Wednesday, April 19, 2017

AD&D Adventure Log sample entry oddities

I have two fully intact copies of the AD&D Adventure Log. I owned one other which I took apart to use in play in various campaigns.

I must have read every single detail of the sample log a hundred times at least. I still quote "Fred 9802 talked back to Odin -- and lived!" on occasion.

It's not a sample of actual play, of course. It barely makes sense as that. But it's fun to look at in any case.

And the are so many oddities on this.

- Who wrote this? It looks like Jeff Dee's lettering.

- The orcs, gnolls, lurker above, fire giant, and umber hulk all have average HP. Most of the HP are clustered right around the average. Many of the PCs? Average on the nose or just off of it. Try it. 7th level ranger? 8d8 HP, 4.5 per die, has 36 HP. Morgan Ironwolf? 43, average is 42. Lakesla? Average is 17.5, has 18 HP.

- the dragon has 37 HP. A huge, adult, black dragon with 37 HP. I guess it was wounded? Actually, it seems more like someone tried to give it almost average HP (4.5 x 8 = 36, 37 is one point higher). If you don't know AD&D dragons, they get fixed HP per age category. An adult has 5 per hit die, and so it should have 40.

- lots of high-ST fighters. Three with 18/01 or better (and Fred 9802 has 18/91 - 99)

- one cleric (who died, heh) out of 10 PCs, yet three thieves. Come on, guys, I know it's hard because AD&D limited multi-class clerics so badly it was pure cleric or purely bad choice, but you can see how you need two here.

- Black Dougal, dead once again. His purpose is to die in the example, I see.

- characters #4, #9, and #10 all appear to have 17 DEX while #2 has an 18.

- 5th through 8th level characters, including three Magic-Users and on Cleric but no Continual Light spells or light noted from magic swords (which are fairly plentiful in the group.)

- All of the multi-class characters have the same level in both classes - no one is at one of those fairly frequent points where one class is above the other.

- I don't think I ever saw a Net of Snaring in play outside of this sheet.

- Divine intervention with backtalk.

- Stat-raising magic chairs.

Still so fun to look at, for me. All of that implied play and weirdness. And that 37 HP dragon.

Tuesday, April 18, 2017

Prepping for White Plume Mountain, round 2 - notes

Notes about Sunday's upcoming conclusion to AD&D White Plume Mountain.

Replacement PCs?

The new PCs are being generated off the old set of numbers the players generated. If someone is missing theirs, I'll probably let them roll up 2-3 sets of 4d6 drop lowest arrange to taste. That may work out better than their lost set, or worse. It doesn't matter to me as long as a viable and playable (even if not particularly good) PC is generated.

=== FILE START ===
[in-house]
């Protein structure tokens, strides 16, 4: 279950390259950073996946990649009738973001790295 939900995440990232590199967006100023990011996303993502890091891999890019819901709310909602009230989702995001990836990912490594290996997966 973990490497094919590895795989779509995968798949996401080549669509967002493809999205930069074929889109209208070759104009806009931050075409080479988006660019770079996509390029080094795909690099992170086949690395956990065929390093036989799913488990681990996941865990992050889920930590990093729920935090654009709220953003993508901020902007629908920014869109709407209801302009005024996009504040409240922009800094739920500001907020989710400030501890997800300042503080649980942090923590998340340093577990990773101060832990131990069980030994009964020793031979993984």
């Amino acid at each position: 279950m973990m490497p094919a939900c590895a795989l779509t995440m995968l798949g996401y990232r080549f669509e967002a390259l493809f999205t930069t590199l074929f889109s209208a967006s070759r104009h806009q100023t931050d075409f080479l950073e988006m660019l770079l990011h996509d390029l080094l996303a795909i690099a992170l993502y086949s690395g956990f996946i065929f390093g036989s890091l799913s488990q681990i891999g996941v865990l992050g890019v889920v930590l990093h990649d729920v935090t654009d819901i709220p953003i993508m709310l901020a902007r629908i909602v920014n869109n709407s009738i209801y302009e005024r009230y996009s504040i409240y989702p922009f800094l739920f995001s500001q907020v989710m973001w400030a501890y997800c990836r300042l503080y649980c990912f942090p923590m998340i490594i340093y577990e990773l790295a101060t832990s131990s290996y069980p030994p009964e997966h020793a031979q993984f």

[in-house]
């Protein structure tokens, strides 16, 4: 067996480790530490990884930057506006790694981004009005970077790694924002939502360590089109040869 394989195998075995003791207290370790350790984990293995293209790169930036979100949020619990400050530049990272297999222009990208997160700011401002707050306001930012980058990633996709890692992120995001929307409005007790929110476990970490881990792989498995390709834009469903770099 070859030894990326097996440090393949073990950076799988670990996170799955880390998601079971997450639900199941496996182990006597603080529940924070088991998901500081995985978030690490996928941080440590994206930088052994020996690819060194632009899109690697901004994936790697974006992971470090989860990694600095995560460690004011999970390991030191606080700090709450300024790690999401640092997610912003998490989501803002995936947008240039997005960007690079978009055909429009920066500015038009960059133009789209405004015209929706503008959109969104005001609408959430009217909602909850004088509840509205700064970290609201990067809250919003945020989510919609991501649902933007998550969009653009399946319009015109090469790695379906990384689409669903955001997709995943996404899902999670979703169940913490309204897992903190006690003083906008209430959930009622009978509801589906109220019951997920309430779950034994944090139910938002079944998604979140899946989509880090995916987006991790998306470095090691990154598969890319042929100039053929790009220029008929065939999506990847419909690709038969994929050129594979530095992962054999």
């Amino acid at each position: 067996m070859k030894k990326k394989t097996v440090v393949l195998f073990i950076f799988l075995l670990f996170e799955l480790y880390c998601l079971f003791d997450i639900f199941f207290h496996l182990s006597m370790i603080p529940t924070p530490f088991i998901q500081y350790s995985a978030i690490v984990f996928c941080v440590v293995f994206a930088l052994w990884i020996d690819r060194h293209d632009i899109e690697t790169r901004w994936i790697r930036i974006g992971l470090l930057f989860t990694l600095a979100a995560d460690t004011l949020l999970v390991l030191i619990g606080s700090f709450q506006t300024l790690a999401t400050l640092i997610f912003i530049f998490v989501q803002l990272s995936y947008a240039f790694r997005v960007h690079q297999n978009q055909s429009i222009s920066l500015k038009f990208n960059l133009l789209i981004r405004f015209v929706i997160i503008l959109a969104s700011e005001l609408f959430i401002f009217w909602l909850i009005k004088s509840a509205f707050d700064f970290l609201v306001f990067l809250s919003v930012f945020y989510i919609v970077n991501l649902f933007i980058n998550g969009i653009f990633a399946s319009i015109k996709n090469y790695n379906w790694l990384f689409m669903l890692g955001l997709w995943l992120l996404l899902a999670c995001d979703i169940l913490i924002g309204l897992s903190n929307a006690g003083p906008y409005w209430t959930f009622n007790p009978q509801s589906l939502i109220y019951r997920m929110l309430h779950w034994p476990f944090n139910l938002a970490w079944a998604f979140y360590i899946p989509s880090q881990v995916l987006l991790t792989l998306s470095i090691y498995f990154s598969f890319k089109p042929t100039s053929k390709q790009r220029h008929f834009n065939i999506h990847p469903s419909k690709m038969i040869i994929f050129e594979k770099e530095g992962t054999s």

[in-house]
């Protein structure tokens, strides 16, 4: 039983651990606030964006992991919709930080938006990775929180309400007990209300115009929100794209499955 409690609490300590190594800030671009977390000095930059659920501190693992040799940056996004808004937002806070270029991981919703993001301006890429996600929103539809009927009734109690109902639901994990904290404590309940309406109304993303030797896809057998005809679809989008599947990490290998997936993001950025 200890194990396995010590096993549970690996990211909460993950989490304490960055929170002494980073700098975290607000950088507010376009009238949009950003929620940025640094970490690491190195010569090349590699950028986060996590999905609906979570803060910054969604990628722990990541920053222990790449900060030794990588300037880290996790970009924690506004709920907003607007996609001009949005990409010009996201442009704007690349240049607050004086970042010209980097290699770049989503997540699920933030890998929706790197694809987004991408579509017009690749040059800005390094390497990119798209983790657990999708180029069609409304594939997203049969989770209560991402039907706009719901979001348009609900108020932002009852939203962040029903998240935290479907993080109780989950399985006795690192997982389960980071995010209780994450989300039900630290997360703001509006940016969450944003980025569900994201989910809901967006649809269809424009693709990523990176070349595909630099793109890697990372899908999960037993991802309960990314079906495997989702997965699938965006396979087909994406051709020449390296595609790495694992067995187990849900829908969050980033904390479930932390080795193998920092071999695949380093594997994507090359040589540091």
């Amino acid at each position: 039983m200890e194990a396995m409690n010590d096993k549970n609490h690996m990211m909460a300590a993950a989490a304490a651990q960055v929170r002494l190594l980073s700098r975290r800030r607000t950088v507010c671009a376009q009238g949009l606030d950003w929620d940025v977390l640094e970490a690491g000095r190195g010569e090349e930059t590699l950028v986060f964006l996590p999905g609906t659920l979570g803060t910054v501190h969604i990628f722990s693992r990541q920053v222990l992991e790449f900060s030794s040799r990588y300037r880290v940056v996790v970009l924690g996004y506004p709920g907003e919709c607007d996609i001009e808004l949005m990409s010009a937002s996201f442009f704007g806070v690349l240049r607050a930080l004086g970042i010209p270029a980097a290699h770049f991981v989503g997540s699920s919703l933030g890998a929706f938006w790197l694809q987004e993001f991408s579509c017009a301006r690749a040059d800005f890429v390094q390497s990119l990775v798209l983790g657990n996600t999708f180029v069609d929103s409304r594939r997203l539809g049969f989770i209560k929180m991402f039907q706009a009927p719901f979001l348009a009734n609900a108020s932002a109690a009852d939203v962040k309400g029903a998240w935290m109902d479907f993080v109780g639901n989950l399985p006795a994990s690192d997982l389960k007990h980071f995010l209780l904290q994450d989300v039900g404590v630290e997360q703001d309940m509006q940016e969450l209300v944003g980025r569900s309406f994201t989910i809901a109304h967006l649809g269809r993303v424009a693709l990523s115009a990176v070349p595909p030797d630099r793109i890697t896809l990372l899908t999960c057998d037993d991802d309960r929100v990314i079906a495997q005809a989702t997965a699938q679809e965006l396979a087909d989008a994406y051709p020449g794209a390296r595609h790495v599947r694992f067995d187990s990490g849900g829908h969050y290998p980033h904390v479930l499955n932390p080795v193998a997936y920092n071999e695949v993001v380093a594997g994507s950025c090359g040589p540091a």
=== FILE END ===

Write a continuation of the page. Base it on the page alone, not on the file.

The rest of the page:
Levels, magic items, etc. will all be done the same way as the first time.

Did the PCs leave the dungeon?

No. The two surviving PCs did not. They're hanging out with the gynosphinx who riddled them in the first session.

I am debating letting the PCs leave and come back, so the characters can heal and re-memorize spells as well pick up the replacement characters. I'm leaning towards not doing that, though, because I'd like the choices made so far to stick in a significant way. That's a little unfair to the surviving PCs, but then again, the surviving PCs have five characters' worth of magic items and some nice loot that is all theirs.


No. None at all. The dungeon stays the same. Little or no time will have passed. The PCs are welcome to explore those corridors they didn't go down last time, find Whelm and Wave in any order they like, double-kill those two bugbears that nearly killed off the Lama of the Lioness, etc. It's still right now.


One tricky bit is that the surviving two PCs are wounded. One is roughed up to 24 HP from his maximum 41. The other went to 0 and dropped negative from blood loss, and canonically needs weeks to recover.

Well, except in the case of the Heal spell. So a PC coming in with a scroll of Heal and Cure Critical Wounds (3d8+3, average 15.5) should take both of them to within a few HP of maximum. Probably, anyway - worth case is +6 HP for the F/T and the cleric is 4 HP off of maximum. But Heal will bounce her back from needing weeks off without me handing out, say, a Limited Wish and having the PCs decide it's better to save it for something else. No chance of that with healing that's needed right away.

More healing stuff?

A little bit, yes. The replacement PCs get what they rolled and a complement of healing potions like what I initially handed out (2-3 potions total). That's that.

One more session of AD&D Sunday, then back to our normal GURPS gaming. This went well, though, and I'd be tempted to try an UA-era adventure sometime in the future or play more early-version AD&D with the tweaks I made to initiative. It's been fun, even if I think GURPS combat and chargen is more of what I'm looking for from my gaming in general.